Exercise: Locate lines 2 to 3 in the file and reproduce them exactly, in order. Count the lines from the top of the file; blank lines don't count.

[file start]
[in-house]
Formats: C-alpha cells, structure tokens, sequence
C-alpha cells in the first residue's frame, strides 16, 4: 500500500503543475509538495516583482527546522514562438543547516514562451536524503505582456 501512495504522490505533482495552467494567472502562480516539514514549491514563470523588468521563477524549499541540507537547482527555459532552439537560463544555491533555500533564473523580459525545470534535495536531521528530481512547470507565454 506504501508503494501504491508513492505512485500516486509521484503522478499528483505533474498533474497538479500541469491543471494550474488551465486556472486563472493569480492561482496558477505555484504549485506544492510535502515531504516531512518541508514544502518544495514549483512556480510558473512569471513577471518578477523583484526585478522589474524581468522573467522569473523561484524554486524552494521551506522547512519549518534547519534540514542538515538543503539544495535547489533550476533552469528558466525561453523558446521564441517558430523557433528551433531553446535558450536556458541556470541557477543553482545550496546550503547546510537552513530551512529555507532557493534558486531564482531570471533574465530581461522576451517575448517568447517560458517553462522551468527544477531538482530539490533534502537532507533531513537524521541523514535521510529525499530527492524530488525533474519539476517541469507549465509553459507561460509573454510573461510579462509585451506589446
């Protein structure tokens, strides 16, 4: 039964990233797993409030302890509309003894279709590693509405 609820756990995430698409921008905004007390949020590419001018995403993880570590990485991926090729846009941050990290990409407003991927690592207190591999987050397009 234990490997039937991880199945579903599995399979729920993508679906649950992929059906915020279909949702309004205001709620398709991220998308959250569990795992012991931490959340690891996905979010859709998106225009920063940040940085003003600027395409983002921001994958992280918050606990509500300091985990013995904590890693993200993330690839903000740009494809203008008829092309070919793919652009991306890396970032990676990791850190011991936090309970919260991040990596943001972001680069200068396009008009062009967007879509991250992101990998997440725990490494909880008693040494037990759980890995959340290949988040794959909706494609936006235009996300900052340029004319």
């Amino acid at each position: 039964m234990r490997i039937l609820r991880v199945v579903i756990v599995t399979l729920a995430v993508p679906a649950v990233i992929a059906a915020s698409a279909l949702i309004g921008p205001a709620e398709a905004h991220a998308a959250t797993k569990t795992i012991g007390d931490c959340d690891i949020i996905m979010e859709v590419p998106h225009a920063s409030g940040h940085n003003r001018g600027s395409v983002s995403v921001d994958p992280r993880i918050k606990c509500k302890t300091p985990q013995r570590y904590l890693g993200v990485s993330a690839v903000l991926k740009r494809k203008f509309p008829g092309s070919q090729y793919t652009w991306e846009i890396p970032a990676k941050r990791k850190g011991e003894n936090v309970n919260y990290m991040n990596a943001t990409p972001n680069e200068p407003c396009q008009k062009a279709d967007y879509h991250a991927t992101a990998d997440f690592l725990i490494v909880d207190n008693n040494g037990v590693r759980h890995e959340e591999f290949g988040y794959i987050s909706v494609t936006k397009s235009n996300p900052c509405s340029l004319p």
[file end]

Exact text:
Formats: C-alpha cells, structure tokens, sequence
C-alpha cells in the first residue's frame, strides 16, 4: 500500500503543475509538495516583482527546522514562438543547516514562451536524503505582456 501512495504522490505533482495552467494567472502562480516539514514549491514563470523588468521563477524549499541540507537547482527555459532552439537560463544555491533555500533564473523580459525545470534535495536531521528530481512547470507565454 506504501508503494501504491508513492505512485500516486509521484503522478499528483505533474498533474497538479500541469491543471494550474488551465486556472486563472493569480492561482496558477505555484504549485506544492510535502515531504516531512518541508514544502518544495514549483512556480510558473512569471513577471518578477523583484526585478522589474524581468522573467522569473523561484524554486524552494521551506522547512519549518534547519534540514542538515538543503539544495535547489533550476533552469528558466525561453523558446521564441517558430523557433528551433531553446535558450536556458541556470541557477543553482545550496546550503547546510537552513530551512529555507532557493534558486531564482531570471533574465530581461522576451517575448517568447517560458517553462522551468527544477531538482530539490533534502537532507533531513537524521541523514535521510529525499530527492524530488525533474519539476517541469507549465509553459507561460509573454510573461510579462509585451506589446